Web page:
RES, the leader in creating, automating and securing digital workspaces, has uncovered incredibly high levels of ransomware attacks focused on NHS trusts through an in-depth Freedom of Information (FOI) request campaign. By requesting information on whether trusts across England, Scotland and Wales had been targeted by ransomware in the last 18 months, it was uncovered that 87 of 260 trusts have had to deal with attacks – just under 34% of all requested.
While other FOI requests regarding cyberattacks on the NHS have taken place, this level of FOI data on the topic is unprecedented and paints a grim picture of the number of illegal attacks focused on the NHS.
All 260 trusts responded to the request for information, with 18 claiming exemption to providing information due to data rules around the safety of their patients. A further four either had been absorbed by another trust or didn’t hold the relevant information that attackers would target.
In England, 79 out of 239 trusts (33%) admitted to being targeted by ransomware in the last 12 months. Wales had four out of seven trusts claim exemption, while Scotland had by far the biggest issue with 8 out of 14 NHS trusts (57%) attacked.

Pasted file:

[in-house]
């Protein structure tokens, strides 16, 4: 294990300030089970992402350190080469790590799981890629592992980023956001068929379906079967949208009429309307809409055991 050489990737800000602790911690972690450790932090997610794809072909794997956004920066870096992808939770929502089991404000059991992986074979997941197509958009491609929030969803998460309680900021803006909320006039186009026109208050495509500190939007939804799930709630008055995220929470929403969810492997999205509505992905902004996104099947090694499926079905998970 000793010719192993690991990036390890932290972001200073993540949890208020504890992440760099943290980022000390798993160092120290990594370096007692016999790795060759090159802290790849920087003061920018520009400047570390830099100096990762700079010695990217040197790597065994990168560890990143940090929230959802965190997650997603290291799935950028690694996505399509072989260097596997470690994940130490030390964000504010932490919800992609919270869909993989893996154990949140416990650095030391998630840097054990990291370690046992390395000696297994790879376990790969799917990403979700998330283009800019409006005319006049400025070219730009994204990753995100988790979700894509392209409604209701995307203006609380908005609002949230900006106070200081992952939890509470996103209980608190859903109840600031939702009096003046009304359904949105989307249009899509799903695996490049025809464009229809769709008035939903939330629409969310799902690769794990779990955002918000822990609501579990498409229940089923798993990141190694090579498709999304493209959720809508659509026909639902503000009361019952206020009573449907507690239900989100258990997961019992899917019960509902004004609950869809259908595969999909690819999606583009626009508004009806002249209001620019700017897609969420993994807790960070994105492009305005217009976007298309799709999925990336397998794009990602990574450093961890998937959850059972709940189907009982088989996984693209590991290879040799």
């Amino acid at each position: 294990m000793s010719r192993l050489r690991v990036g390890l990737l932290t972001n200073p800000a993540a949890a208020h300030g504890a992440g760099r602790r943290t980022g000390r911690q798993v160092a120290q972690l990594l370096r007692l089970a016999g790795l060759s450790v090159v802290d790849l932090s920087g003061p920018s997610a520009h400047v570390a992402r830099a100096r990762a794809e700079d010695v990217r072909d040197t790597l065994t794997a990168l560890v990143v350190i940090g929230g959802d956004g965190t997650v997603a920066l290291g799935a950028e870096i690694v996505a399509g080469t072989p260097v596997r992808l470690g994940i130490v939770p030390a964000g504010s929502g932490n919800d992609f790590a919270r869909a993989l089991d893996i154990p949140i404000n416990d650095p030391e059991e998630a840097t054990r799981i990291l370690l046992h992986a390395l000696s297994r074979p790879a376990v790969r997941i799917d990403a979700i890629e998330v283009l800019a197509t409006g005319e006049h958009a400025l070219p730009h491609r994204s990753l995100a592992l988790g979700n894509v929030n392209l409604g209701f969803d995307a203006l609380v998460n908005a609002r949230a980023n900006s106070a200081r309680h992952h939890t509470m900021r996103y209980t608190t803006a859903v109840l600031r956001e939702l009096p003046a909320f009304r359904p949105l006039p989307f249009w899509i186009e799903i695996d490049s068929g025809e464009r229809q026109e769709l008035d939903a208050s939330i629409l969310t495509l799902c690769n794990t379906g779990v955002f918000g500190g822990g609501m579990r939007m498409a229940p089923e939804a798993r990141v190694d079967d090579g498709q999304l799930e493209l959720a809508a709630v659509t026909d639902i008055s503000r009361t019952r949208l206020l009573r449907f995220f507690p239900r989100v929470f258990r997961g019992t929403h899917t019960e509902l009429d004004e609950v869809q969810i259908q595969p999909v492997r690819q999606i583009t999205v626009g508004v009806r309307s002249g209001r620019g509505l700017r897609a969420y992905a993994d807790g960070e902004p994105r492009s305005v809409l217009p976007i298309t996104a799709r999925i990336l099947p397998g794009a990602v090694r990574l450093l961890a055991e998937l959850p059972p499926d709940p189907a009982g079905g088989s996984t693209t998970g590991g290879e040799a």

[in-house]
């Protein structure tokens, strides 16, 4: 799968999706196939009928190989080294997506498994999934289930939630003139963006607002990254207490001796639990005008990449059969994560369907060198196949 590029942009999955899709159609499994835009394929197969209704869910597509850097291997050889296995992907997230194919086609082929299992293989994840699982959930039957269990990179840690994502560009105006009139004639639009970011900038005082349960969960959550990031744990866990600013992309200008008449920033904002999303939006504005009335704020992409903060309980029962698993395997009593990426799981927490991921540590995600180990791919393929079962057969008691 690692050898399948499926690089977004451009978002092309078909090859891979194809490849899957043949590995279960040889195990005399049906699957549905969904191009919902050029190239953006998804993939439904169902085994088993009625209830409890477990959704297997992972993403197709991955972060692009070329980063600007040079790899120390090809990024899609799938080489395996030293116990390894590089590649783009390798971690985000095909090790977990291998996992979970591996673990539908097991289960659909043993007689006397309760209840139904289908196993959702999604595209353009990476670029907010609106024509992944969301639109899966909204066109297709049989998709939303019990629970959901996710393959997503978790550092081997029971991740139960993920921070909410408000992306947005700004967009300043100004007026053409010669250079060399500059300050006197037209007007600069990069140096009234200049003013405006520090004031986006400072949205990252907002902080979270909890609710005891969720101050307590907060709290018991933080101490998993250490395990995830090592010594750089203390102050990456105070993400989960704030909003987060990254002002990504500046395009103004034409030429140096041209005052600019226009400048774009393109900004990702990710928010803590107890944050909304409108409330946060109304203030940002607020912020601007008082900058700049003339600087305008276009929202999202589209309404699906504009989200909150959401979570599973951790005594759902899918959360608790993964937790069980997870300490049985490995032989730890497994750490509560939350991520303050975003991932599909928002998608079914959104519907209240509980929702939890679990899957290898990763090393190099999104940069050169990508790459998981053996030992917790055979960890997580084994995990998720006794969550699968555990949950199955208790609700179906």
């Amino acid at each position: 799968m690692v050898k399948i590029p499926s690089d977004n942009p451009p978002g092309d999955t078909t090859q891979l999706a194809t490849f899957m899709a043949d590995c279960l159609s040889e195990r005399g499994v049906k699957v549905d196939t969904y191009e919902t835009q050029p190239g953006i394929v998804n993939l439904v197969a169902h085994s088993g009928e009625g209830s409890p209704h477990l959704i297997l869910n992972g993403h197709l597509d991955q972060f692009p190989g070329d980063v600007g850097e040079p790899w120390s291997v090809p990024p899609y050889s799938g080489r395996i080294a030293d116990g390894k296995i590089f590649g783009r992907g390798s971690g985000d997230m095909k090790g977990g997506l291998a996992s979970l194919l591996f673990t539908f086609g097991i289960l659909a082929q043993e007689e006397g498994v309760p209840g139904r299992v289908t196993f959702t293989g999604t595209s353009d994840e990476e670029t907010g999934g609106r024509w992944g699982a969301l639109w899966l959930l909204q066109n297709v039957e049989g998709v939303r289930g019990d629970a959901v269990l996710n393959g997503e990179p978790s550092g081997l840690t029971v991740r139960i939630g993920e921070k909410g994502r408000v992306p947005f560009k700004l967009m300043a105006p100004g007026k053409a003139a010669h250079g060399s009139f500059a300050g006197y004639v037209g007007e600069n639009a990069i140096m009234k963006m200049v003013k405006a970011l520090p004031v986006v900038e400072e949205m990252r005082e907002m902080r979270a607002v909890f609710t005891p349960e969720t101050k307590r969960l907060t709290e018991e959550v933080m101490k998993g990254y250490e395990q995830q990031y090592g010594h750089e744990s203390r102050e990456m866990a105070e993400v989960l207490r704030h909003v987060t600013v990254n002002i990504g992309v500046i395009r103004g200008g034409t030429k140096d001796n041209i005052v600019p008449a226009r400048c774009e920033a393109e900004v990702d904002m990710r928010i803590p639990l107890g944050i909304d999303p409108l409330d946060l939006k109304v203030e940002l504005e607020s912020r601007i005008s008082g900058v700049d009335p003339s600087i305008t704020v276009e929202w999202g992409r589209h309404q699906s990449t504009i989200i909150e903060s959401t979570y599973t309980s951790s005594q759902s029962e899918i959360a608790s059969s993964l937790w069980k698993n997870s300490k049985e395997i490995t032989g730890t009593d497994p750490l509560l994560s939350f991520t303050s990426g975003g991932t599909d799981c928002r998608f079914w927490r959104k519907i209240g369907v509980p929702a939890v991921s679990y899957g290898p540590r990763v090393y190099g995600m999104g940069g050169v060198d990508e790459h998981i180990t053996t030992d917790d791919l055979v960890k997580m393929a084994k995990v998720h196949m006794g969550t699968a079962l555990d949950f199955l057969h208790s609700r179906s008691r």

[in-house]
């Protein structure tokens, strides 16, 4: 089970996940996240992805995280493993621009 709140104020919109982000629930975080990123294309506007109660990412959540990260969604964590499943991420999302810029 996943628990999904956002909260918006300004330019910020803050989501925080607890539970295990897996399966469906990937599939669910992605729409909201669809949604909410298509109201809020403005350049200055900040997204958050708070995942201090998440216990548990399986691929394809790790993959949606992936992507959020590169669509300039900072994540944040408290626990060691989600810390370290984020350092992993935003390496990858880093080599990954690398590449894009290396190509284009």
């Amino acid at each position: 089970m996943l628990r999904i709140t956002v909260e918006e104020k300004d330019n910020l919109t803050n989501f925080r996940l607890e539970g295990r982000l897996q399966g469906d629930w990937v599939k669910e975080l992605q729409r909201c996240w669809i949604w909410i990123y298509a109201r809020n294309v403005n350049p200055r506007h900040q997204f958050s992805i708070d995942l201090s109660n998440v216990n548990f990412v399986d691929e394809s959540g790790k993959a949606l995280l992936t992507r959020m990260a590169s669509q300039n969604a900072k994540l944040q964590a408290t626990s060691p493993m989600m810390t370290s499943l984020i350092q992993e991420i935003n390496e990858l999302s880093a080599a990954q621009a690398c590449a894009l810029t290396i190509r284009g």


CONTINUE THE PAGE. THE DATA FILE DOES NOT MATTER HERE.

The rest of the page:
Ransomware refers to a particular type of cyberattack on an organisation. When it occurs, data is locked and encrypted by the attackers, who will only release this data back to the organisation once a ransom – often demanded in bitcoins – is paid. However, there is no guarantee that the information will be returned, or that it won’t have been duplicated, decrypted or permanently corrupted by the ransom process.
Jason Allaway, VP of UK & Ireland at RES, comments: “Healthcare organisations such as these NHS trusts are a prime target for attackers due to the nature of the data they hold. Rather than the purely monetary value of data from many businesses and other sectors, healthcare has long been a top target for ransomware attacks as access to the data they hold can literally be the difference between life or death. Hackers know the hospital will have to pay or risk patients’ wellbeing.
“It’s important to unearth such statistics as it shows just how seriously this threat needs to be taken by healthcare organisations. Education, vigilance and proven technology such as context-aware access controls, comprehensive blacklisting and whitelisting, read-only access, automated deprovisioning and adequate back-up are some of the vital components that need to be put in place by these trusts to both prevent and combat this problem as efficiently as possible. You only need to look to other areas of business, such as the private sector and education, to see how common these attacks are and how often they can prove successful. It’s not a case of if you are attacked – it’s more of a question of when.”